Another benefit of using BIN is that more people are paying for items throughout the auction and not at the end when there are crowds in line for payments. This further reduces the indirect costs of participating in the auction and is significant when running this kind of physical auction.
In the last 3 years we added BIN options to more and more items, mainly of high value, and essentially all parties. For most party tickets with BIN option we have observed that usually all tickets were sold at the BIN price, although we have consistently increased the BIN price every year.
The second change we introduced was the addition of Proxy bidding for some of the items. Proxy bids are submitted in a sealed box and are secret (see picture for the table with the boxes). People can still bid on the bid sheet, but the highest of all bids (proxy or open) wins. A proxy bidder that wins pays the minimal amount needed to win. This option is an incremental step towards having a sealed bid second price auction. This option was mainly useful for people that were busy with other activities during the day, and was used extensively and resulted with much more aggressive bids than the open bids, and almost always won the auction. Surprisingly, open bids were still used for items with the proxy option.
While proxy bidding are trivial to implement in an electronic system, there are surprising complications when they are done in a physical auction. Once the auction ends, people immediately want to know whether they won, and pay for the item, and it requires some time to manually handle proxy bids. Nevertheless, this option was successful and was adopted extensively, mainly for items of unclear (and private) value, like participating in a party with the teachers.
Two other changes we made were aimed directly at accelerating the auction and decreasing the overall cost of bidding. First, we increased the reserve prices. Second, we increased the bid increment from $1 to $5 on items of high value. Both changes seem effective.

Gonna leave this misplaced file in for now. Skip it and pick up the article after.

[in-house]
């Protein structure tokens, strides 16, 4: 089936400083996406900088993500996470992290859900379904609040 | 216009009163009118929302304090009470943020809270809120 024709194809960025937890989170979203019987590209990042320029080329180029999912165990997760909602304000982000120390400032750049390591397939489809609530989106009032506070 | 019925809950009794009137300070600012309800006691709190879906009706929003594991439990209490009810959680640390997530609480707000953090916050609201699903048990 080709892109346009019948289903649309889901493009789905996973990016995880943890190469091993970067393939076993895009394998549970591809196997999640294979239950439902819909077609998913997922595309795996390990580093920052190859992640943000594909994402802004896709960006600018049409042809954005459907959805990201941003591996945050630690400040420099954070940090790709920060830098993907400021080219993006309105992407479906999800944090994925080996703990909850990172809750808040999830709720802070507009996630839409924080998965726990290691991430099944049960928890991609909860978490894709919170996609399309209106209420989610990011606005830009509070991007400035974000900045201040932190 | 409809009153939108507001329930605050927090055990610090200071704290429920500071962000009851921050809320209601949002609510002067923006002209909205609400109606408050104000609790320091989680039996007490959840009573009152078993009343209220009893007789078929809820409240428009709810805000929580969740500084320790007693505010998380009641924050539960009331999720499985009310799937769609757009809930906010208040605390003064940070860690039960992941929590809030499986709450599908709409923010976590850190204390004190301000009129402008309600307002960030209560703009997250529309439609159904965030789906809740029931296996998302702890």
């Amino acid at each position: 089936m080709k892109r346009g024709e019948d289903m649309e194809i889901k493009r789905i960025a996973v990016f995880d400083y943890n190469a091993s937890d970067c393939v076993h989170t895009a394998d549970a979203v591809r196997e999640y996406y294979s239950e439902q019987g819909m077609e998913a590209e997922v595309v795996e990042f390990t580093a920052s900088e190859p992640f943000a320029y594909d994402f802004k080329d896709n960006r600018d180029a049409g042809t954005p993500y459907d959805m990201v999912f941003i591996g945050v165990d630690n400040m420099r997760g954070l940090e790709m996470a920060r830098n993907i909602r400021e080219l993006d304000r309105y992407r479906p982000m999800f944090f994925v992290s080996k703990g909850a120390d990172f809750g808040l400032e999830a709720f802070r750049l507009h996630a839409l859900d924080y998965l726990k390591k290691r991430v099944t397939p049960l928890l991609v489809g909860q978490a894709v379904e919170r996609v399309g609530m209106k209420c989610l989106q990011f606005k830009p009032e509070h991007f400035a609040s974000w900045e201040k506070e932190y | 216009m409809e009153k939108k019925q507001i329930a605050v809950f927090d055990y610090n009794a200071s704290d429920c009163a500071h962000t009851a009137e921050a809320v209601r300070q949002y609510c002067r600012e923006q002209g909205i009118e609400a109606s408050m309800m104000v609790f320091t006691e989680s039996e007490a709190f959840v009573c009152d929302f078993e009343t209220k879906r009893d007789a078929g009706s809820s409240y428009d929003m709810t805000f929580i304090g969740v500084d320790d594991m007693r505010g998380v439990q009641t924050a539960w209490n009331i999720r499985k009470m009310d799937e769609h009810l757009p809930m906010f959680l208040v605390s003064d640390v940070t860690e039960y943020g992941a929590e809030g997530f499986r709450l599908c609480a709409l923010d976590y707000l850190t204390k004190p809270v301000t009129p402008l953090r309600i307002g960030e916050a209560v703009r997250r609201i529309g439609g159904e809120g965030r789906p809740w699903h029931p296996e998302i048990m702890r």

So what have we learned? In the physical world, implementation issues can cause big gaps between the basic theoretical model and practice. Understanding the reasons for these gaps enabled us to make a set of changes that were very effective, and increased the revenue considerably. This was achieved although we do not have a complete theoretical understanding of people’s behavior in this auction, and thus are unable to come up with the optimal auction.
2 thoughts on “Walk-a-Thon auction design”
I find this to be a fascinating story! I think that the key is an intricate interplay of an economic game (I want to maximize my benefit) and a social game (I want to help, I want to be seen helping, I have a budget but I may be coerced to increase it, etc.). While the simple auction game may be well understood, the social factors aren’t fully so…
Thanks Dahlia! I completely agree that some of the bidders are not bidding like the simple utility maximizing bidders we are used to think about.
The main goal of the changes we have made was to minimize the social costs (the wasted effort of people that come to bid only to be outbid later), and increase the total welfare. That seems like an improvement step in any case, independent of the exact behavior of the bidders, which we do not completely understand (as you have pointed out).